A new study shows that grandparents and grandchildren have real, measurable effects on each other's psychological well-being long into grandchildren's adulthood.
"We found that an emotionally close grandparent-adult grandchild relationship was associated with fewer symptoms of depression for both generations," said Sara M. Moorman, an assistant professor in the Department of Sociology and the Institute on Aging at Boston College, who will present the study at the 108th Annual Meeting of the American Sociological Association. "The greater emotional support grandparents and adult grandchildren received from one another, the better their psychological health."
The study also revealed that giving tangible support to or receiving it from their grandchildren affected the psychological well-being of grandparents but not grandchildren. Tangible support, also called functional solidarity or instrumental support, includes anything from rides to the store and money to assistance with household chores and advice.
"Grandparents who experienced the sharpest increases in depressive symptoms over time received tangible support, but did not give it," said Moorman, who co-authored the study with Jeffrey E. Stokes, a PhD candidate in sociology at Boston College. "There's a saying, 'It's better to give than to receive.' Our results support that folk wisdom—if a grandparent gets help, but can't give it, he or she feels badly. Grandparents expect to be able to help their grandchildren, even when their grandchildren are grown, and it's frustrating and depressing for them to instead be dependent on their grandchildren."
Comparatively, the researchers found that grandparents who both gave and received tangible support experienced the fewest symptoms of depression over time. "Therefore, encouraging more grandparents and adult grandchildren to engage in this type of exchange may be a fruitful way to reduce depression in older adults," said Moorman.
In their study, the researchers used data from the Longitudinal Study of Generations, a survey of 3- and 4-generation U.S. families that included seven waves of data collection between 1985 and 2004. The sample was comprised of 376 grandparents and 340 grandchildren. The average grandparent was born in 1917 and the average grandchild in 1963, making them 77 years old and 31 years old, respectively, at the midpoint of the study in 1994.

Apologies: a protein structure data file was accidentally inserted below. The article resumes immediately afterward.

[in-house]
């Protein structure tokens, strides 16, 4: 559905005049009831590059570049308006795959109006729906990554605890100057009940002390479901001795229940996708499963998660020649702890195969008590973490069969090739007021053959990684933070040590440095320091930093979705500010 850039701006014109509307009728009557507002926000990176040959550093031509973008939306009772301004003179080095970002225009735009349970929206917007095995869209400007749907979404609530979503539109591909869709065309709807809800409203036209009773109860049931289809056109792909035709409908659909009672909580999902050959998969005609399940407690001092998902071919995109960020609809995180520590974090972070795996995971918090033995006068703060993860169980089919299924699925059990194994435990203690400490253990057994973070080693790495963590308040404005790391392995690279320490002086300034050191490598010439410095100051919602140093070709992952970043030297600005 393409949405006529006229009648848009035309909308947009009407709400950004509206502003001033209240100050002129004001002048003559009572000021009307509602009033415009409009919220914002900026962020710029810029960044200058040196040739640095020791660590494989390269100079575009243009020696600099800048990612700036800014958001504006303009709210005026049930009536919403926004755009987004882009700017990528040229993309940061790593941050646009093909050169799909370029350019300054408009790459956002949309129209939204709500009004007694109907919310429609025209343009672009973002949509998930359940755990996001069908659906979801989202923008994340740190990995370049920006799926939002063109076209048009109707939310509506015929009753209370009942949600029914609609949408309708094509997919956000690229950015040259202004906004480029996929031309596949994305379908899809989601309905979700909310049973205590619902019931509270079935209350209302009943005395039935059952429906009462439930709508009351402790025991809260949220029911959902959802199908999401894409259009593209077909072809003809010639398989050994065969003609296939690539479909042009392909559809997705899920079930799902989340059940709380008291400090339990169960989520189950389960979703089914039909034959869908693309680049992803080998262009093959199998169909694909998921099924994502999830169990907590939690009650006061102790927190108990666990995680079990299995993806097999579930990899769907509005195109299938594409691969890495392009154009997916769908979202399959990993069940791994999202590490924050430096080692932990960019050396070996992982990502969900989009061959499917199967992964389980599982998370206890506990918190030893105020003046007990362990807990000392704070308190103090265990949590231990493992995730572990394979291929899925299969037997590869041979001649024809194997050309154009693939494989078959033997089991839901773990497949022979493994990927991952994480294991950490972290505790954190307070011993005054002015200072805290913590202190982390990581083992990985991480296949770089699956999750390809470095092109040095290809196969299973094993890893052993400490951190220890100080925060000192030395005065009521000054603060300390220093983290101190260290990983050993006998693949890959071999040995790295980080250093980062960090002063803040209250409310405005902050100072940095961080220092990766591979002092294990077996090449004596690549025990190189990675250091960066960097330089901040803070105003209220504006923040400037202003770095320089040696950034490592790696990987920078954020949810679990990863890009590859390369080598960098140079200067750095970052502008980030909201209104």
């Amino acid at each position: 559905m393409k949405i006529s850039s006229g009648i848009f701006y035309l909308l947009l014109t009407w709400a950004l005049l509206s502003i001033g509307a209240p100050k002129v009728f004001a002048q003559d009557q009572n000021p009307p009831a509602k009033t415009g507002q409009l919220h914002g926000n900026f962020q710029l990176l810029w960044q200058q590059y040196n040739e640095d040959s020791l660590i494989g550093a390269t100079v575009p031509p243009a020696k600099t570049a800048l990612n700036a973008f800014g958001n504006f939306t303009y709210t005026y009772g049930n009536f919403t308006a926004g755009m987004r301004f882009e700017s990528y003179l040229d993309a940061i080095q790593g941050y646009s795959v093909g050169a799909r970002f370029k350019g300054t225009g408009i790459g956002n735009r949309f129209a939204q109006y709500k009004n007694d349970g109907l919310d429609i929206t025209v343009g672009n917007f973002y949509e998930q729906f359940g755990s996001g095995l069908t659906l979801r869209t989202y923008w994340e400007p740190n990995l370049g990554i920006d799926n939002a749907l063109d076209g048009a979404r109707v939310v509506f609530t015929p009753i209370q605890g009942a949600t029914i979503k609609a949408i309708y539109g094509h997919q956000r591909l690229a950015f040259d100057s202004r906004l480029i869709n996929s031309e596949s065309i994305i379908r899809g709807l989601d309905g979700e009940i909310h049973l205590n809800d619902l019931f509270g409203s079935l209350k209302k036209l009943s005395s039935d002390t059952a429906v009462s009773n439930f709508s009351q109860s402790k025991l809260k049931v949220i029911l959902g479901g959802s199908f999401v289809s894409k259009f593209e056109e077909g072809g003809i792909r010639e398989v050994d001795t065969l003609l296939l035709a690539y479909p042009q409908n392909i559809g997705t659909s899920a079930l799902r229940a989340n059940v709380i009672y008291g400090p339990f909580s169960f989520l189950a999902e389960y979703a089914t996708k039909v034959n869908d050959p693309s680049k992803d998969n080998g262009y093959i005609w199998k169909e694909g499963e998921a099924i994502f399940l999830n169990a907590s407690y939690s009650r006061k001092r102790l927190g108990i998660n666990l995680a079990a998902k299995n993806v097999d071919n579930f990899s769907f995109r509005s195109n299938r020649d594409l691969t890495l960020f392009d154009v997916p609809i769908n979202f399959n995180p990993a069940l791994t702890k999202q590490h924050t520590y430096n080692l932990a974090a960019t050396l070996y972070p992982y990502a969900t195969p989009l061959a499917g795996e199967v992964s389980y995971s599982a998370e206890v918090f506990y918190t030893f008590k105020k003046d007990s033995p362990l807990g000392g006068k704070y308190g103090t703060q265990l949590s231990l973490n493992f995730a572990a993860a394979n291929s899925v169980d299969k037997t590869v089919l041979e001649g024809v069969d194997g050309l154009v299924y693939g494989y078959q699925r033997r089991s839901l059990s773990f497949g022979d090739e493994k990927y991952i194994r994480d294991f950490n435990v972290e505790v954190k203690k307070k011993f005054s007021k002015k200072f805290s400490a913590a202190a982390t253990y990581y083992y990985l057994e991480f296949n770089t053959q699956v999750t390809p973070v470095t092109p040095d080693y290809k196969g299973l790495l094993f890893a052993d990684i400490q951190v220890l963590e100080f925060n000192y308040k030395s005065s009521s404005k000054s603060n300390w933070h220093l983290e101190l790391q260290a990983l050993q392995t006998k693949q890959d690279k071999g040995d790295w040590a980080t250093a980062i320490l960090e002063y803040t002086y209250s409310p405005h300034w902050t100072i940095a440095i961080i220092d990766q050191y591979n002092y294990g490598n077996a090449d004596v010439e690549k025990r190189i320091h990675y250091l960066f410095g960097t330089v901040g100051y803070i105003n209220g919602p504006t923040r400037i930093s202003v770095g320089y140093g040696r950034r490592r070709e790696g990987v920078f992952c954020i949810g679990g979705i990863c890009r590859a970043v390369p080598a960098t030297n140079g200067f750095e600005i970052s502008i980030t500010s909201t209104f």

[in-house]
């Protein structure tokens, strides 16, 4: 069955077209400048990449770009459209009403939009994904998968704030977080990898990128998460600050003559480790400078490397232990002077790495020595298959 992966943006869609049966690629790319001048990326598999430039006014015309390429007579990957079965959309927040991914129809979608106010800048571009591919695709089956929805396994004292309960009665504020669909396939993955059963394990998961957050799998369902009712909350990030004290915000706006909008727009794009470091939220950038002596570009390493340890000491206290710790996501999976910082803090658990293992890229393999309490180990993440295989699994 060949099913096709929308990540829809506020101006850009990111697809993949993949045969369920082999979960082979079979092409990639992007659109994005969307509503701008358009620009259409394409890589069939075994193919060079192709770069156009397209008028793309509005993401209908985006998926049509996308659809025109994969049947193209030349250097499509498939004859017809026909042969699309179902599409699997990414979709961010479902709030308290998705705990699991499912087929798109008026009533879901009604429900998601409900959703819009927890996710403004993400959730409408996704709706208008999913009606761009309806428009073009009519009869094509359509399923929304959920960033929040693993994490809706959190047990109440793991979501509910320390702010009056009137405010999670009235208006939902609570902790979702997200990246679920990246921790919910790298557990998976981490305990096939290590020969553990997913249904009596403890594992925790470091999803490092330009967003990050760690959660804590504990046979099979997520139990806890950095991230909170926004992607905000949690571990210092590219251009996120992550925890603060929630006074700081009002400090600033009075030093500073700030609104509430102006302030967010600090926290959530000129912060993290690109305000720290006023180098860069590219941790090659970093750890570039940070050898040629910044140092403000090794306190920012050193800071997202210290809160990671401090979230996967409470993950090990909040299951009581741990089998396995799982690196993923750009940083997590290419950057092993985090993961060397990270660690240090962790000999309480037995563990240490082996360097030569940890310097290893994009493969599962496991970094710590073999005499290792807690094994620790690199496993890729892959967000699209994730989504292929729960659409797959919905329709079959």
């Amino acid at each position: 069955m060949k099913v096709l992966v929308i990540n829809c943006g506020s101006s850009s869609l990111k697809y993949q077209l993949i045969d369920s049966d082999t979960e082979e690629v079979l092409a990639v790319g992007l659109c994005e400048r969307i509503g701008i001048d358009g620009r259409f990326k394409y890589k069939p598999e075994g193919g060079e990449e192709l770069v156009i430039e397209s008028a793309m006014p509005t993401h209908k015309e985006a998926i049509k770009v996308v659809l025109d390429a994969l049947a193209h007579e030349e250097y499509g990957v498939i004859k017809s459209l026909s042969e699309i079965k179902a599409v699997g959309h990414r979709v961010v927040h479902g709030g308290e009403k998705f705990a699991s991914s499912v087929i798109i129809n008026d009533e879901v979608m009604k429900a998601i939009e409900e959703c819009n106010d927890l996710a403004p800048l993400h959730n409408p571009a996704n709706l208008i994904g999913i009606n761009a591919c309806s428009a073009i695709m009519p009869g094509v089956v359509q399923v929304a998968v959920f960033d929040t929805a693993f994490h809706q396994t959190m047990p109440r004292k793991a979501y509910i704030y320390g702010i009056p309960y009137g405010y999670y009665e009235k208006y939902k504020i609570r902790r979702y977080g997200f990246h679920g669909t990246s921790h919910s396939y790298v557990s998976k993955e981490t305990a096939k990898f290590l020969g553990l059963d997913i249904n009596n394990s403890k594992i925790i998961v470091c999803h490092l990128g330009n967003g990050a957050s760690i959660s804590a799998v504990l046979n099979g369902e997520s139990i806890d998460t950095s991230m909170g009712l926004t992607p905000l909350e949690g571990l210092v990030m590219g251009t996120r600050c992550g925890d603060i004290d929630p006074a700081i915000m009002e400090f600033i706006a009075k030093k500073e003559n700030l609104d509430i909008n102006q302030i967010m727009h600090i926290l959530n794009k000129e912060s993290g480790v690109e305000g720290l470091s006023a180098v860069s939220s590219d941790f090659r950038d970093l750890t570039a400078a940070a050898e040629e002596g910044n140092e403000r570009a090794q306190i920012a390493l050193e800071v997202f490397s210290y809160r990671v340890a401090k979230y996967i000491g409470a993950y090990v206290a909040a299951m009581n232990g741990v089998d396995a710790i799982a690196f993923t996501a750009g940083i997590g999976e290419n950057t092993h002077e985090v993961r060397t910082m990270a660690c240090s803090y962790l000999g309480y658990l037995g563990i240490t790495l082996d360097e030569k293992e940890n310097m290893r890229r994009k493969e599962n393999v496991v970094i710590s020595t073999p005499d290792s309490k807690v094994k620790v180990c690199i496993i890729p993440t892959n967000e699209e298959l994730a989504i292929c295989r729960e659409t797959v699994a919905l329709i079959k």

In terms of the study's implications, Moorman said her research suggests that efforts to strengthen families shouldn't stop with the nuclear family or focus only on families with younger children. "Extended family members, such as grandparents and grandchildren, serve important functions in one another's daily lives throughout adulthood," she said.
The study also indicates that helping older people remain functionally independent may aid their psychological well-being, according to Moorman. "Most of us have been raised to believe that the way to show respect to older family members is to be solicitous and to take care of their every need," Moorman said. "But all people benefit from feeling needed, worthwhile, and independent. In other words, let granddad write you a check on your birthday, even if he's on Social Security and you've held a real job for years now."
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The paper, "Does Solidarity in the Grandparent/Grandchild Relationship Protect Against Depressive Symptoms?," will be presented on Monday, Aug. 12, at 4:30 p.m. EDT in New York City at the American Sociological Association's 108th Annual Meeting.